"Failure to assess these duties retroactively to the date of original shipments would be unjust and, in effect, constitute a subsidy permitting that company to compete unfairly against its domestic counterparts," they said. "Moreover, a waiver of retroactive payments would be a damaging precedent at a time when the administration is doing all it can to overcome our adverse balance of trade."
"Thet (Nike) resorted to political influence to get attention," said the domestic industry's Kaplan, "and I think it (the Kennedy-O'Neill letter) is just a matter of checkmate."
Meanwhile, Nike has had to shelve its American expansion plans pending a final determination of the ASP problem. Instead of financing money for the new plant in New Hampshire, the company may have to finance the additional duties, Werschkul said.
And the way the judicial process works, Nike must post its additional duties before the case will be heard in federal court.
If Nike gets past this one, it won't have to worry much anymore about the ASP, which was designed as a protectionist policy. Recently completed trade treaties that still must be ratified by Congress, include a provision eliminating the ASP on July 1, 1981, in favor of a new formula that bases duty solely on the export wholesale cost.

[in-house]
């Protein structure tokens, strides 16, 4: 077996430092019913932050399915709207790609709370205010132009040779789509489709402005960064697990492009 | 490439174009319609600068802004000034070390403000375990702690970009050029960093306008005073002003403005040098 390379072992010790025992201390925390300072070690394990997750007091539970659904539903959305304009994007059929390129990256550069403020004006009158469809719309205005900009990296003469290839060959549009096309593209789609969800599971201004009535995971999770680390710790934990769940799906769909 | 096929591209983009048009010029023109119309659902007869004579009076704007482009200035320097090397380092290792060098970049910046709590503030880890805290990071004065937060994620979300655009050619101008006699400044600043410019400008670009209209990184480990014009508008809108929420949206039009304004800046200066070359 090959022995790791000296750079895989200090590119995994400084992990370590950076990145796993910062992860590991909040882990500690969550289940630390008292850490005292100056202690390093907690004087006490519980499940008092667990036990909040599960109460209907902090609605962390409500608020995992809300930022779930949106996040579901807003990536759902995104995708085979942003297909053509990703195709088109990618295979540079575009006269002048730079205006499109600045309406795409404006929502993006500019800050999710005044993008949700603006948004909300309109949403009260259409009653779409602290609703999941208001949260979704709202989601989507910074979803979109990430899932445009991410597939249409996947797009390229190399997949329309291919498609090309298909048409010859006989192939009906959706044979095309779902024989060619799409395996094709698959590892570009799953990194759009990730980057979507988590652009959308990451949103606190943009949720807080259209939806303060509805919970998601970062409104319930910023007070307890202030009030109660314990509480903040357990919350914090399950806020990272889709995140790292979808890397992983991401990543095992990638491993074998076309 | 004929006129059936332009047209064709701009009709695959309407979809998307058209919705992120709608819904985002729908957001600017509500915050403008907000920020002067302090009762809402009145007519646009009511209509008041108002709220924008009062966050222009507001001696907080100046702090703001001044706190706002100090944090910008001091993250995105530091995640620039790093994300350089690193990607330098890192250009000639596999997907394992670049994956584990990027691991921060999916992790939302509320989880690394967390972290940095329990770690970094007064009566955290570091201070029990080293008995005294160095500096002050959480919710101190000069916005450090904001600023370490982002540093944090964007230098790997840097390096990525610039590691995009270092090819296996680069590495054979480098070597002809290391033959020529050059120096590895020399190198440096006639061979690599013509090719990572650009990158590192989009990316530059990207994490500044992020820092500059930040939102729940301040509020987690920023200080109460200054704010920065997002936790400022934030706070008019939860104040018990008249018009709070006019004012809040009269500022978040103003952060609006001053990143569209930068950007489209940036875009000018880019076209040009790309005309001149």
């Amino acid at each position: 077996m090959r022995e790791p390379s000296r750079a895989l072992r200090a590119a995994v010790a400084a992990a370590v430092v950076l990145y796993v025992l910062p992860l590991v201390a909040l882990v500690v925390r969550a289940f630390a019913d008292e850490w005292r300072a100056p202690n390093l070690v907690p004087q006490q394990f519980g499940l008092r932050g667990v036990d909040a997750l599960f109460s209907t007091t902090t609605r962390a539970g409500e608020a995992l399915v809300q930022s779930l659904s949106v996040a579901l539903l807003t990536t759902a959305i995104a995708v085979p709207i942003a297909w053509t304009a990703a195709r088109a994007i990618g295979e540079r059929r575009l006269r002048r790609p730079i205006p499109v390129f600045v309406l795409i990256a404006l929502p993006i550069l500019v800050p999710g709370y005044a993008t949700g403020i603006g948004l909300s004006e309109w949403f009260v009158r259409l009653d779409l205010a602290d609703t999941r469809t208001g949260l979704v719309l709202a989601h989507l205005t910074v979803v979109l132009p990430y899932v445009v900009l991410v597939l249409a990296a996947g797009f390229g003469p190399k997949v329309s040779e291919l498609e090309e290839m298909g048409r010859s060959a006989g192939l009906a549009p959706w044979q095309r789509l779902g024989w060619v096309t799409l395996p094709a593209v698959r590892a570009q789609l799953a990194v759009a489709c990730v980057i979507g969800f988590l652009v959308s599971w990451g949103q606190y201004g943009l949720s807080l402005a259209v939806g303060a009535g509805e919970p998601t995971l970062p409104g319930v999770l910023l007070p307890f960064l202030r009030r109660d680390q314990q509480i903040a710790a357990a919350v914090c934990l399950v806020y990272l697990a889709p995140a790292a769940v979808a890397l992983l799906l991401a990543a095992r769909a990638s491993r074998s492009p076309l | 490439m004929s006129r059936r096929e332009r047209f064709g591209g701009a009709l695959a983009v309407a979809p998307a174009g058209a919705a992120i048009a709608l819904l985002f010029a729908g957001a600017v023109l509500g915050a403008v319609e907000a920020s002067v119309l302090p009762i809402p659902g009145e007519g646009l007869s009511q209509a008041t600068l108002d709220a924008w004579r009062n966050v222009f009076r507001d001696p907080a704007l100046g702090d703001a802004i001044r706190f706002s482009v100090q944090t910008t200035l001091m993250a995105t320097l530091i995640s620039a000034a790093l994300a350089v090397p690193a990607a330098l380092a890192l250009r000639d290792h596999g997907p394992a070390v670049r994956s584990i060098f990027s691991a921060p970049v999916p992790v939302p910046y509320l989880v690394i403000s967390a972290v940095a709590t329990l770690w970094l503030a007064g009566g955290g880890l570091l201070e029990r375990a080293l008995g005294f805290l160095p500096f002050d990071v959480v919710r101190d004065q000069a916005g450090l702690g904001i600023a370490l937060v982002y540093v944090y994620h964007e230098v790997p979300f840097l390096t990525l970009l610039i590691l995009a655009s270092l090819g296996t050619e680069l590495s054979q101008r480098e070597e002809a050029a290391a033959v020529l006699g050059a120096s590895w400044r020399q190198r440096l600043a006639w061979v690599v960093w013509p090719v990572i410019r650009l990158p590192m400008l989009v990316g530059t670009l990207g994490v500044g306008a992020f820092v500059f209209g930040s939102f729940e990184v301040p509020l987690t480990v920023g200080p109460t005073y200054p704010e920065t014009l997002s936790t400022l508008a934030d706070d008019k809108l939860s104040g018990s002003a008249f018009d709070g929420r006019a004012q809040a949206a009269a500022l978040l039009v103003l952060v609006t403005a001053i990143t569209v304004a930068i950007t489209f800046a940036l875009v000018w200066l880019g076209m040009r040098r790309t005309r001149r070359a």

The low-grade, low-cost items will carry a duty of as much as 60 percent, while the high-grade, high-cost items will carry a duty as low as 20 percent.
The main advantage of the new plan is predictability, said Steve Creskoff of the Treasury Department's enforcement and operations division. "With ASP, you never know what you're going to pay," he said. "It's a key problem with ASP." CAPTION: Picture 1, From left, Converse, Adidas, Nike and New Balance athletic shoes at the Athletic Shoe Box, Connecticut and M Sts.: heavyweight politicians take side in the Great Sneaker Snafu. By Fred Sweets - The Washington Post; Picture 2,*